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Here are the possible new names for 9 Army bases that honored Confederates

POLITICO

“I’ve long maintained that traitorous men who fought to preserve the institution of slavery and defend white supremacy do not deserve to be honored by our military, and it is long past time their names were removed from places of reverence,” Brown said in a statement.

The congressional commission overseeing the removal of Confederate names from military bases released a list of potential new names on Wednesday.

The Naming Commission, formed by Congress in 2021, received over 34,000 recommendations during a public comment period to rename the nine Army bases named after Civil War rebel leaders. Commission members narrowed the list to 87 potential names.

The commission will discuss potential names with Army base leaders and local communities and send recommendations to Congress by Oct. 1. The Pentagon will have until early 2024 to carry out the commission’s suggestions.

 

“The names of our military installations should appropriately reflect the courage, values and sacrifices of our diverse military men and women, with consideration given to the local or regional significance of names and their potential to inspire and motivate our service members,” the commission said.

The list of potential names includes Dwight D. Eisenhower, former president and five-star general; Alwyn Cashe, an Army sergeant first class who was posthumously awarded the Medal of Honor last year; Roy Benavidez, another Medal of Honor recipient; Colin Powell, former secretary of State and Joint Chiefs chair; abolitionist Harriet Tubman, who also led Union troops in the Civil War; and Gary Gordon and Randy Shughart, recipients of the Medal of Honor and subjects of the 2001 film “Black Hawk Down.”

Rep. Anthony Brown (D-Md.), one of the sponsors of the base-renaming language in the House, applauded the commission for choosing potential names that reflected America’s rich military history.

“I’ve long maintained that traitorous men who fought to preserve the institution of slavery and defend white supremacy do not deserve to be honored by our military, and it is long past time their names were removed from places of reverence,” Brown said in a statement.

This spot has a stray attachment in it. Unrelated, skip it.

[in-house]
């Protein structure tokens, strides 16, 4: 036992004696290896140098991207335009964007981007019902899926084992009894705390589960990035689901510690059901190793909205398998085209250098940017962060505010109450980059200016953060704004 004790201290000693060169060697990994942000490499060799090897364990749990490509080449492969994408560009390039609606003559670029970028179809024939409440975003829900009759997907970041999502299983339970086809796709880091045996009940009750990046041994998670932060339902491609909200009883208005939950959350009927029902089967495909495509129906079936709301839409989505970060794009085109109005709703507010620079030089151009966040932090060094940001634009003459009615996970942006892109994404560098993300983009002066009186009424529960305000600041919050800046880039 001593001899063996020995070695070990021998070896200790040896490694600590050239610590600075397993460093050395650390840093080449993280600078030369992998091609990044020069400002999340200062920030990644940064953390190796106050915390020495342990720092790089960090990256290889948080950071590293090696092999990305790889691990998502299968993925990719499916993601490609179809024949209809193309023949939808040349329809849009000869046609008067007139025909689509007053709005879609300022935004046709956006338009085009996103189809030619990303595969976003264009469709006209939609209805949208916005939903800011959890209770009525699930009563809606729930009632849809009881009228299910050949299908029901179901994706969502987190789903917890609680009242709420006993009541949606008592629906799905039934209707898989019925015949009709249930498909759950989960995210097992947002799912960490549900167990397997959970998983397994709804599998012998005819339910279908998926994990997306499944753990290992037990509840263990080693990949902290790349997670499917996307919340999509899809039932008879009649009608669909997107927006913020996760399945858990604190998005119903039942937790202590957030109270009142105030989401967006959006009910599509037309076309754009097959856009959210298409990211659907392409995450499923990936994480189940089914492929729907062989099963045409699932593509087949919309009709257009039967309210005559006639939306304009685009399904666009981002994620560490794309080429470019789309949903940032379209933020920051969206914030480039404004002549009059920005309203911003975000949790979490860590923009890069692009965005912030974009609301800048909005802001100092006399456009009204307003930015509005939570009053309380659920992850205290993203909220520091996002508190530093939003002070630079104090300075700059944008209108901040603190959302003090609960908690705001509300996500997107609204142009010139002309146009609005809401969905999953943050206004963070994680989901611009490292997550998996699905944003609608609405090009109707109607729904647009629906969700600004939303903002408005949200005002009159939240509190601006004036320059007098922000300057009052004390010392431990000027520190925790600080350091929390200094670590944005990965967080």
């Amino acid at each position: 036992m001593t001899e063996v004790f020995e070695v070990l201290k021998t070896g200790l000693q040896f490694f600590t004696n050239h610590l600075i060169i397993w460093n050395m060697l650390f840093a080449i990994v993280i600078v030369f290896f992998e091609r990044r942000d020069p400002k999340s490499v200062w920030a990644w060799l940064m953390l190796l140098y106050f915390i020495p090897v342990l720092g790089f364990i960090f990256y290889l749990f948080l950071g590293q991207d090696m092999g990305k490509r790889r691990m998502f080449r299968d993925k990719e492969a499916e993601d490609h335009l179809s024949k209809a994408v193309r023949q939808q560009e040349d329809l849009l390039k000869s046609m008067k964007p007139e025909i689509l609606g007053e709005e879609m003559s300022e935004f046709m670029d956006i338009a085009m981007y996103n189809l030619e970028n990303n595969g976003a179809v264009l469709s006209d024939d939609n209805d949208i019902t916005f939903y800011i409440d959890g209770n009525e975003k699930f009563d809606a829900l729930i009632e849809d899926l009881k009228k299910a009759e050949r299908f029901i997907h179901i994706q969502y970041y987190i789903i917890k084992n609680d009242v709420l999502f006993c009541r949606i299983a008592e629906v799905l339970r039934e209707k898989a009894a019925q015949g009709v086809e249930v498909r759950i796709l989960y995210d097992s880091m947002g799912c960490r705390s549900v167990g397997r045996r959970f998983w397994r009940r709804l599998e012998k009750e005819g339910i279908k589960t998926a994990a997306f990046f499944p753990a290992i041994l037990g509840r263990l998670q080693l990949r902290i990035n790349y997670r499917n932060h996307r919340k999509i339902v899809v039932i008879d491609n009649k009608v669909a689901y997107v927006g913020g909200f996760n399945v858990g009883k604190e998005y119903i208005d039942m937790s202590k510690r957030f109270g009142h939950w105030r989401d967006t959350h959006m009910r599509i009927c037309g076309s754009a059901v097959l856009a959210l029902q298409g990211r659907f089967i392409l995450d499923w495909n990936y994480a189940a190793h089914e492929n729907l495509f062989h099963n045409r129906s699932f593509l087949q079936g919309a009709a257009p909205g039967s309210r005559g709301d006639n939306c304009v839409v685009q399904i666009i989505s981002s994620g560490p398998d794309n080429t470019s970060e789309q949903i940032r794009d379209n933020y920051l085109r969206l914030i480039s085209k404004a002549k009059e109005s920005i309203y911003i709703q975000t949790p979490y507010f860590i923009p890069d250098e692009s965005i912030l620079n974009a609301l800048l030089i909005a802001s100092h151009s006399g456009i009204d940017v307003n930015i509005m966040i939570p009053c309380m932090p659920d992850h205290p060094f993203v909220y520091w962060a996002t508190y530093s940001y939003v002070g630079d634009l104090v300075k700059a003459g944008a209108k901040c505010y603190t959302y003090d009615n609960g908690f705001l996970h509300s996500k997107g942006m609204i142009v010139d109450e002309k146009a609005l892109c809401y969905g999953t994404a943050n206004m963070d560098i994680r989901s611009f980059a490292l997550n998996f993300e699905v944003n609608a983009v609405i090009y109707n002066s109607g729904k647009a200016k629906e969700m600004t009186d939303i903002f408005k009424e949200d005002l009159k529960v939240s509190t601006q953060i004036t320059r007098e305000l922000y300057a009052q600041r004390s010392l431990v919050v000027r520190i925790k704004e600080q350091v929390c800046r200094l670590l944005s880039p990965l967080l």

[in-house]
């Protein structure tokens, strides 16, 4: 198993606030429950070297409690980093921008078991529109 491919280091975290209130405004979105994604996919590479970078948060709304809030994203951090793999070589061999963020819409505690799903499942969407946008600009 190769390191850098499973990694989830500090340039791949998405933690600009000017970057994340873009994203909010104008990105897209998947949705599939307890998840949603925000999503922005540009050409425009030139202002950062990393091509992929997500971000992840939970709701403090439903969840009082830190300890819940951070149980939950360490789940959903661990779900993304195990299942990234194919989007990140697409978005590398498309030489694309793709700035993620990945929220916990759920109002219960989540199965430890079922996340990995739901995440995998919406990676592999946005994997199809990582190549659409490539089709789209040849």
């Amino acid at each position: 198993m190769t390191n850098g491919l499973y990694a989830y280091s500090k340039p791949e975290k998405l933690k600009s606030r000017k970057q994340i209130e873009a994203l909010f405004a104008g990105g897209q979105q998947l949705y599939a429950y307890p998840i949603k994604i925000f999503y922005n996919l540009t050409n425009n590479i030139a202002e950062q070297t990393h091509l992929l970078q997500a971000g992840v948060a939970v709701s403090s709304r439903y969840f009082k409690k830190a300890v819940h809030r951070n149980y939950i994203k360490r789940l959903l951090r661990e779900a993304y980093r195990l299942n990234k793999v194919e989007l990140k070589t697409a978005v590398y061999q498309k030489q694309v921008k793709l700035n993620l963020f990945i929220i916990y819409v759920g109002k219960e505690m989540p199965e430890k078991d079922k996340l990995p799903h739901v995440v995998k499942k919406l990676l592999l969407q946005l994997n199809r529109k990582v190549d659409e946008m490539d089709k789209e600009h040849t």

Congress created the eight-member commission in annual defense policy legislation last year. The legislation mandates the removal of Confederate names, monuments and other honors from Defense Department property — including bases, ships, aircraft, buildings and streets — within three years.

The push to remove Confederate names from military property gained steam in the summer of 2020 after George Floyd was killed in police custody in Minneapolis and amid nationwide protests against systemic racism. In June 2020, bipartisan proposals to remove Confederate names emerged in both the House and the Senate.

But former President Donald Trump threatened to tank the defense bill if it included legislation to rename bases. He tweeted he would “not even consider” removing Confederate names from the installations, even after then-Army Secretary Ryan McCarthy said he was open to the possibility.

 

The defense bill — with the formation of a naming commission intact — passed the House and Senate in late 2020 with overwhelming majorities, but was vetoed by Trump in part over the issue of renaming bases. After Congress enacted the defense bill over Trump’s veto in January 2021, the Trump administration named four individuals to the commission, all of whom were removed by President Joe Biden’s defense secretary, Lloyd Austin.

Members of the commission include retired Adm. Michelle Howard — the Navy’s first female four-star admiral and the first Black woman to command a Navy ship — serving as chair, and retired Gen. Bob Neller, the former commandant of the Marine Corps.

The scope of the commission’s review includes nine Army bases named for Confederate leaders, but also includes other military property such as a pair of Navy ships, along with buildings and other memorials. The tenth military installation named after a Confederate leader — Camp Beauregard in Louisiana — falls outside of the commission’s purview, as it is a state-owned National Guard base.

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